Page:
Yesterday, I listened to Geoff Sheen, one of the few non-clowns on local sports talk radio. While San Antonians find him annoying, Sheen has often brought up topics not discussed around these parts. Sheen discussed the Big 12 conference commissioner, Bob Bowlsby and his grievances against the National Collegiate Athletic Association’s management of college football. Bowlsby even slightly hinted at secession:
We haven’t wanted to put the threat of secession on the table and I think, in all honesty, there aren’t many that think it’s a legitimate threat.
Sheen also noted the Atlantic Coast Conference’s commissioner, John Swofford had openly contemplated what a breakaway by the five major conferences would mean to the NCAA. The SEC’s Mike Slive discussed a more strident move away from college sports governing body.
Each of the commissioners believes the right thing to do for college revenue sports is to provide players a stipend to include the full cost of student-athletes going to school.
I know a person who has a student-athlete on scholarship in a nationally-known school in the western half of the United States. He said the scholarship is not nearly enough to send their child to college. He has to come out of pocket for expenses; fortunately he had saved enough to cover it. He either has to drive hundreds of miles to their child’s events, or fly to the location with his family.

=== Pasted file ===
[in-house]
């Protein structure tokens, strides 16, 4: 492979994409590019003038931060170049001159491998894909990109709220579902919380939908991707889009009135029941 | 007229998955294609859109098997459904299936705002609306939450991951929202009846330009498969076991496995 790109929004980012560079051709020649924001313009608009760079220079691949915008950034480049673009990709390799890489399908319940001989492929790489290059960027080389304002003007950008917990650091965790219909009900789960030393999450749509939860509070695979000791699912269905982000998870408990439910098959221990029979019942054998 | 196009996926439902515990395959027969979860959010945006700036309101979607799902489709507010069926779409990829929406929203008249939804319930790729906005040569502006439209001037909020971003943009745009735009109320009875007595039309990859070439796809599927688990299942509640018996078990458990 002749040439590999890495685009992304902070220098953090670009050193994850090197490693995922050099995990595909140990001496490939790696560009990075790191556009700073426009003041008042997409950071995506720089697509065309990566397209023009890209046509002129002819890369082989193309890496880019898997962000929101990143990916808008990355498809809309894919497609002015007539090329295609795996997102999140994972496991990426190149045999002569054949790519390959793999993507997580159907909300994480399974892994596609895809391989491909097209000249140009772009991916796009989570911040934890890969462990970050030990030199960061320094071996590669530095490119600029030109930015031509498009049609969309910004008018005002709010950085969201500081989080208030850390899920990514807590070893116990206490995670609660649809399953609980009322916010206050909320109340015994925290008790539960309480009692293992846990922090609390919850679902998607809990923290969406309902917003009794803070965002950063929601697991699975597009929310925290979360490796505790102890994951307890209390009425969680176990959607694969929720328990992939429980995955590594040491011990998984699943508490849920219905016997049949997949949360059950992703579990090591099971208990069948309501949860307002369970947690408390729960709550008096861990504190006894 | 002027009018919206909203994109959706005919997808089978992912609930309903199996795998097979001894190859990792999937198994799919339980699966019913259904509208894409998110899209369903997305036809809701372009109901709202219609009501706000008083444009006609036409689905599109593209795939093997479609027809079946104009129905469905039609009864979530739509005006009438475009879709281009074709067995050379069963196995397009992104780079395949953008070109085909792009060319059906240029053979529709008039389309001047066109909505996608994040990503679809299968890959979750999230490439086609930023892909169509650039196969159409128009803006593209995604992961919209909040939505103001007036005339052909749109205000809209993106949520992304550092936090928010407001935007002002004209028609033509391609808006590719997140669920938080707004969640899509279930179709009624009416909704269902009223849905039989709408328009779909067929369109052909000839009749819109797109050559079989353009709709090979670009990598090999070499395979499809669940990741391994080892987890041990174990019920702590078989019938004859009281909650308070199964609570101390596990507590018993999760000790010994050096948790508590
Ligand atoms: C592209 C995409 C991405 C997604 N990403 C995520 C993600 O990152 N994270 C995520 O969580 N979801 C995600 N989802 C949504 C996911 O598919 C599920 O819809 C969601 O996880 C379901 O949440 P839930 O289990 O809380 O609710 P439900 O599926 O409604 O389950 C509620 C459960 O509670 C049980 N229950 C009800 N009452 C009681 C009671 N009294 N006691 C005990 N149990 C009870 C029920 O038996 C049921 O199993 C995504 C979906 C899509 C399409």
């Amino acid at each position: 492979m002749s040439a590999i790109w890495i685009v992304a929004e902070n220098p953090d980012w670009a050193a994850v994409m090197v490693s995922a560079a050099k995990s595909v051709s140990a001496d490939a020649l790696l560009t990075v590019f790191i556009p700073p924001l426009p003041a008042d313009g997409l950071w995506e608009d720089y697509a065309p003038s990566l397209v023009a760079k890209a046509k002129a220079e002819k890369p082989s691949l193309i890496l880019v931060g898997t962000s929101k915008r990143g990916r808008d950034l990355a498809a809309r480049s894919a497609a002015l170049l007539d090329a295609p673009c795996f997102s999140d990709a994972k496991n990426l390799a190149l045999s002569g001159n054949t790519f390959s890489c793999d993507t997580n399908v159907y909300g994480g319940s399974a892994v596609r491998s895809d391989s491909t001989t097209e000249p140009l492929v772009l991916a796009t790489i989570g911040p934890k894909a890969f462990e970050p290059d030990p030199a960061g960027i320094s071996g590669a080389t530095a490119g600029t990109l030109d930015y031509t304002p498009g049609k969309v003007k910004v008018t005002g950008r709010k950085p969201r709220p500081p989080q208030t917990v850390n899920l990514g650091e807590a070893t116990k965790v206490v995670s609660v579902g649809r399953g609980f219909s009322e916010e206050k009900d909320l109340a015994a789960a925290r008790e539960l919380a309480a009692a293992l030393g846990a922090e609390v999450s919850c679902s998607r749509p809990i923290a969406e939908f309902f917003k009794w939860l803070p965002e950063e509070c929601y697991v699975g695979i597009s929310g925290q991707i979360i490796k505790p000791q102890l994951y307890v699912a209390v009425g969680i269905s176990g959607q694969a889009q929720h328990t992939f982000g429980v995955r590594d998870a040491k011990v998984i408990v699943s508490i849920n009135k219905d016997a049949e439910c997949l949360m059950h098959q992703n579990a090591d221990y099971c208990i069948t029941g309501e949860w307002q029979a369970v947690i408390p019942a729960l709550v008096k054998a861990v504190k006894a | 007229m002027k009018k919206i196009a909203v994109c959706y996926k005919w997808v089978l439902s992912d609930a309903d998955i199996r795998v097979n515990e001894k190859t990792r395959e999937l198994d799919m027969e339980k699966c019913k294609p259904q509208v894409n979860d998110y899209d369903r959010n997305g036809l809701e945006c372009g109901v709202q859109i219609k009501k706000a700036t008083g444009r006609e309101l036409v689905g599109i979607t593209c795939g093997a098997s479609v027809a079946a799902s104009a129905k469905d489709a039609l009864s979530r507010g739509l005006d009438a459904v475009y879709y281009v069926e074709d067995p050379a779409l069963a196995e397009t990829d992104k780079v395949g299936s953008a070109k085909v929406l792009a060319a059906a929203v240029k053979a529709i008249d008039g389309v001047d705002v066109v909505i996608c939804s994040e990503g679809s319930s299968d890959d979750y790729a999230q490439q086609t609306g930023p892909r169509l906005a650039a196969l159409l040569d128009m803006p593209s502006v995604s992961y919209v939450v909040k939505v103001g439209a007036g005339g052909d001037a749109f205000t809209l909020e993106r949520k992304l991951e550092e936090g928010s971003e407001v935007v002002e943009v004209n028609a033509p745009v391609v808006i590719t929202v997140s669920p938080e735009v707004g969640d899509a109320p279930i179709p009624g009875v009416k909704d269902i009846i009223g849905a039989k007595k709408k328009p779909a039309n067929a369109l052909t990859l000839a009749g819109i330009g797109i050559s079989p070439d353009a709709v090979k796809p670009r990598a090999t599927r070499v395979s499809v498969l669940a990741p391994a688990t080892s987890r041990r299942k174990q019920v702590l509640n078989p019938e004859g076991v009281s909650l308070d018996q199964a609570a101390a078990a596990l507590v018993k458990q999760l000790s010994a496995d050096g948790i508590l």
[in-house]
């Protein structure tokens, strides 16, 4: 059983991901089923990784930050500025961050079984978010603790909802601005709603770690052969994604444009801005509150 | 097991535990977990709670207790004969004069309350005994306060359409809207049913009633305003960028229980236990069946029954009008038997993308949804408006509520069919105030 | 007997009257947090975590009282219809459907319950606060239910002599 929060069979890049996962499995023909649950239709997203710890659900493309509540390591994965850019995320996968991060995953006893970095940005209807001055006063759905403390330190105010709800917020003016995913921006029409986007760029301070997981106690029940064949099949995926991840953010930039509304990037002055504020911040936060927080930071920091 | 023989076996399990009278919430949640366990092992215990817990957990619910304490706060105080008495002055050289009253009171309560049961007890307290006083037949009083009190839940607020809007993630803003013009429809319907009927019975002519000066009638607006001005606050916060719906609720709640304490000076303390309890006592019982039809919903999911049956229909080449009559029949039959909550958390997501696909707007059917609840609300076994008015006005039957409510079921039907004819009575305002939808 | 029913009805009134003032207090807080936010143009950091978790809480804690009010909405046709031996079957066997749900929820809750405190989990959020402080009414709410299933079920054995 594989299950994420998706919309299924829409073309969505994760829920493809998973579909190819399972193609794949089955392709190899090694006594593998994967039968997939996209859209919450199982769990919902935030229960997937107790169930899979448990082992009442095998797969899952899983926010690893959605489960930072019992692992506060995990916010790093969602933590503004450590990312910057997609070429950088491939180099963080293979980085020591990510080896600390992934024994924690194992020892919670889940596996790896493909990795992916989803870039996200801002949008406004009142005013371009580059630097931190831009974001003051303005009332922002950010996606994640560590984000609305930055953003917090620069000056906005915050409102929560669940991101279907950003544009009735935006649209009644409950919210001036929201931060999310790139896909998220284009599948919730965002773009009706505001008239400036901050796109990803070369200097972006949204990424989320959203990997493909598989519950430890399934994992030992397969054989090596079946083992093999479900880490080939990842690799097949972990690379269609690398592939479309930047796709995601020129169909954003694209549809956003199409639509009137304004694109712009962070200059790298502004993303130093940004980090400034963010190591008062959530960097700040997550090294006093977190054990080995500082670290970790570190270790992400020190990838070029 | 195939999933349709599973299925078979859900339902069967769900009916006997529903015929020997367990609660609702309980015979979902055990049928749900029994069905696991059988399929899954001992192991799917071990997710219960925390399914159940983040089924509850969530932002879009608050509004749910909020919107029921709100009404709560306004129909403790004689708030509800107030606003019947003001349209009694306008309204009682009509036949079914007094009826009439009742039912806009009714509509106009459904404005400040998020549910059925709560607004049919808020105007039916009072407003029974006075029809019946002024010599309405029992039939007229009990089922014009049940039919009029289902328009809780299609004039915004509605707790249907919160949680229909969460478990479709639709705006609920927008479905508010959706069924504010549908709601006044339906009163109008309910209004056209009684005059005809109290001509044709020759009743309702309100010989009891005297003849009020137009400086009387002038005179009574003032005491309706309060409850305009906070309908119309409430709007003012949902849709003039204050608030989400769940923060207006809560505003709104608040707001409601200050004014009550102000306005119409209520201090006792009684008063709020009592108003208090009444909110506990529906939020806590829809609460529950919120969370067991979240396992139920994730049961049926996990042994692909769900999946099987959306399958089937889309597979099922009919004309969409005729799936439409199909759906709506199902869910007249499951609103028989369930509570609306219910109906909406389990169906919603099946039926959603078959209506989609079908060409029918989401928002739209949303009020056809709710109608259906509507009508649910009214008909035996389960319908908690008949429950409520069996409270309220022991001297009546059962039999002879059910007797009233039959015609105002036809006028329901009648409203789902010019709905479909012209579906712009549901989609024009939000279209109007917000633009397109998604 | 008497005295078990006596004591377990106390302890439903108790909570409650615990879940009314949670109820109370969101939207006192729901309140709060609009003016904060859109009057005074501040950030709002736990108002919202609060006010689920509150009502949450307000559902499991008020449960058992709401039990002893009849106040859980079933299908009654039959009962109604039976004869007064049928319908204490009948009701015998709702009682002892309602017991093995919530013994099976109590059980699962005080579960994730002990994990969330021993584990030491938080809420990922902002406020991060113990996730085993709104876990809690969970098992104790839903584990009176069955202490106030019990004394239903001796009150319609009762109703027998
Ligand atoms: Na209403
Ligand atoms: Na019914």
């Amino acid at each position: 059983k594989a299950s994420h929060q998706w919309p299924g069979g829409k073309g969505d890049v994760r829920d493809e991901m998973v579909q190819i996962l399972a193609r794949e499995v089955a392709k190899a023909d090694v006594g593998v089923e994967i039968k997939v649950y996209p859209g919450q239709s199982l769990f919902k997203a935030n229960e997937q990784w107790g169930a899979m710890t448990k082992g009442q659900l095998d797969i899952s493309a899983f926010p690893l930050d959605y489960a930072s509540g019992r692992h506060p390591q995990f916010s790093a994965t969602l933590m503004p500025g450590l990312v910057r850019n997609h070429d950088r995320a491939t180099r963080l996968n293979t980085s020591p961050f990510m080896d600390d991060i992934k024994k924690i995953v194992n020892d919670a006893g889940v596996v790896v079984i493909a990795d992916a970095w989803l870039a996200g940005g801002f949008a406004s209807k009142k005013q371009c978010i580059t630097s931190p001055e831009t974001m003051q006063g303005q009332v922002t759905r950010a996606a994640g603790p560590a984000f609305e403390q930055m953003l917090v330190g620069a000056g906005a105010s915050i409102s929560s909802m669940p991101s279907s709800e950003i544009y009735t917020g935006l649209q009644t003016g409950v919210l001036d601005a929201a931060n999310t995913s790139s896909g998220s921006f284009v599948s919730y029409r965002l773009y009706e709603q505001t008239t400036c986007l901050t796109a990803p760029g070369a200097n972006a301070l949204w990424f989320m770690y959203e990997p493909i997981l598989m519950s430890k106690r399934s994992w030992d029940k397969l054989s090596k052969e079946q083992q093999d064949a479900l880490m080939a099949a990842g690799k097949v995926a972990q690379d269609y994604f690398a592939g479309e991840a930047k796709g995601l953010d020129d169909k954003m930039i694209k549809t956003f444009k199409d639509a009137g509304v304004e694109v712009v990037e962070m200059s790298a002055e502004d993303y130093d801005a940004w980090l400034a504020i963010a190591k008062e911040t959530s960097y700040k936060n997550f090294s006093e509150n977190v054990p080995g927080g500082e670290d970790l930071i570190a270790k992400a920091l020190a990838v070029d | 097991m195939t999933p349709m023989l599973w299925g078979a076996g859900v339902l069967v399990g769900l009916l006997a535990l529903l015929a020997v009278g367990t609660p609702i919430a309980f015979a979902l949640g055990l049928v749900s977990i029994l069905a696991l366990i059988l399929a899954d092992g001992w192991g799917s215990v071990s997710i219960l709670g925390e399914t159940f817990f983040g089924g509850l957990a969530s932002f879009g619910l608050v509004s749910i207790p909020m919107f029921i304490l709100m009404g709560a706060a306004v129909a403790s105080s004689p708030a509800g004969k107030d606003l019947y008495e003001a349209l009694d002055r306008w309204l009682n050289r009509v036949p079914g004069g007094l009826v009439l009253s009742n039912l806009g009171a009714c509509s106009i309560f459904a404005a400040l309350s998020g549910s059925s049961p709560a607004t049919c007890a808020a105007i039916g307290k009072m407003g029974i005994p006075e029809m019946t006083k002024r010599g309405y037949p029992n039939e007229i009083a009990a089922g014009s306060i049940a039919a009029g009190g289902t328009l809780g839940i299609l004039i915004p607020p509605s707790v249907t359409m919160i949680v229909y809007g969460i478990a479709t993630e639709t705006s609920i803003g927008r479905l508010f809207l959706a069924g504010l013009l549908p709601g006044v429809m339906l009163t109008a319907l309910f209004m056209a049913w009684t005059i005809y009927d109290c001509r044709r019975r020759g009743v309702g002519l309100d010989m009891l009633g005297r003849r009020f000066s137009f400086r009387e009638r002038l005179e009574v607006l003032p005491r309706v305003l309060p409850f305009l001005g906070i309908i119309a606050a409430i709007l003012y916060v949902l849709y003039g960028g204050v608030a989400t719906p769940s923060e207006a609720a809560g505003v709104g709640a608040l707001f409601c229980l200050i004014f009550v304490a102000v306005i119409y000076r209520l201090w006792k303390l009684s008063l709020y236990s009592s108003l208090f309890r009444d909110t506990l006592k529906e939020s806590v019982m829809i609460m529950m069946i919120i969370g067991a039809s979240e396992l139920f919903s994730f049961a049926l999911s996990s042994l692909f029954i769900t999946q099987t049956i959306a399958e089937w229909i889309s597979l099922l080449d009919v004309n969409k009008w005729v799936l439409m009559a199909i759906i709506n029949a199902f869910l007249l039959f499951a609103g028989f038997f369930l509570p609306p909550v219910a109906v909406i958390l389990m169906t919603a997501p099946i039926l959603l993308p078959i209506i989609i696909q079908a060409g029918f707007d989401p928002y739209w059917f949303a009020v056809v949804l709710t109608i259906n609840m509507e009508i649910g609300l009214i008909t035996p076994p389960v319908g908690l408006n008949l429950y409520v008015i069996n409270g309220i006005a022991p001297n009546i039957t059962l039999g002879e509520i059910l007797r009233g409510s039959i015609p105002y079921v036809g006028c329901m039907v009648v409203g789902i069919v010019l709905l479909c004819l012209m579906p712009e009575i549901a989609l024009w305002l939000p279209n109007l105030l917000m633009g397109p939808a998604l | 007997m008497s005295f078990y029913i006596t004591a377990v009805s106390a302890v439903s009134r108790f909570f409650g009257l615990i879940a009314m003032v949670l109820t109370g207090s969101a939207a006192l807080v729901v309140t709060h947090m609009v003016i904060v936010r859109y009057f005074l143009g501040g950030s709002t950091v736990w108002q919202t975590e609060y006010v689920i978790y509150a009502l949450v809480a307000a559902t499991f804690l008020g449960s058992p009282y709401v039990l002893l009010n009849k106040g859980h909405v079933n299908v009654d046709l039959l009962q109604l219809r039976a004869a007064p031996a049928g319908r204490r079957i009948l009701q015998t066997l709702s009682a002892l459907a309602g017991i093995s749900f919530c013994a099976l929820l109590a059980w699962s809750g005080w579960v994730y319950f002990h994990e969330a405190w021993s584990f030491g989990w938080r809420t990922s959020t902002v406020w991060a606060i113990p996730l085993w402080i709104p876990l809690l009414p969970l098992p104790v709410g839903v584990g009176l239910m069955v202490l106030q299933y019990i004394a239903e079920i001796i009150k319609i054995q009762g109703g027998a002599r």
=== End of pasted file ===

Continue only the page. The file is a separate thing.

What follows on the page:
Big time college sports, i.e., football, is so big, they could go off on their own. They do not want to finance college sports for the so-called mid-majors. The college football superpowers claim they are stuck with schools trying to climb the ladder into Division I sports:
I think we’ve permitted or even sometimes encouraged institutional social climbing by virtue of their athletics programs, and I think the fact is we’ve made it too easy to get into Division I and too easy to stay there.
Okay, I get it. The true superpowers in Division I sports are tired of supporting the ones making less money. But they always seem happy to play them when it means an easy game and a huge payday.
UTSA, one of those ladder-climbing schools, plays in the San Antonio Alamodome. They managed to get Oklahoma State to come and play here. There’s no doubt money played a part in it, but UTSA is a different animal. They play in a major market. Meanwhile, there’s a team called Texas State, up in San Marcos. They are in Division I as well. There’s no reason for them to be playing Division I football other than UTSA was in the same conference and they don’t want to be left behind.
I suspect Texas State will get the opportunity to go to play Texas University or Oklahoma as a road sacrifice.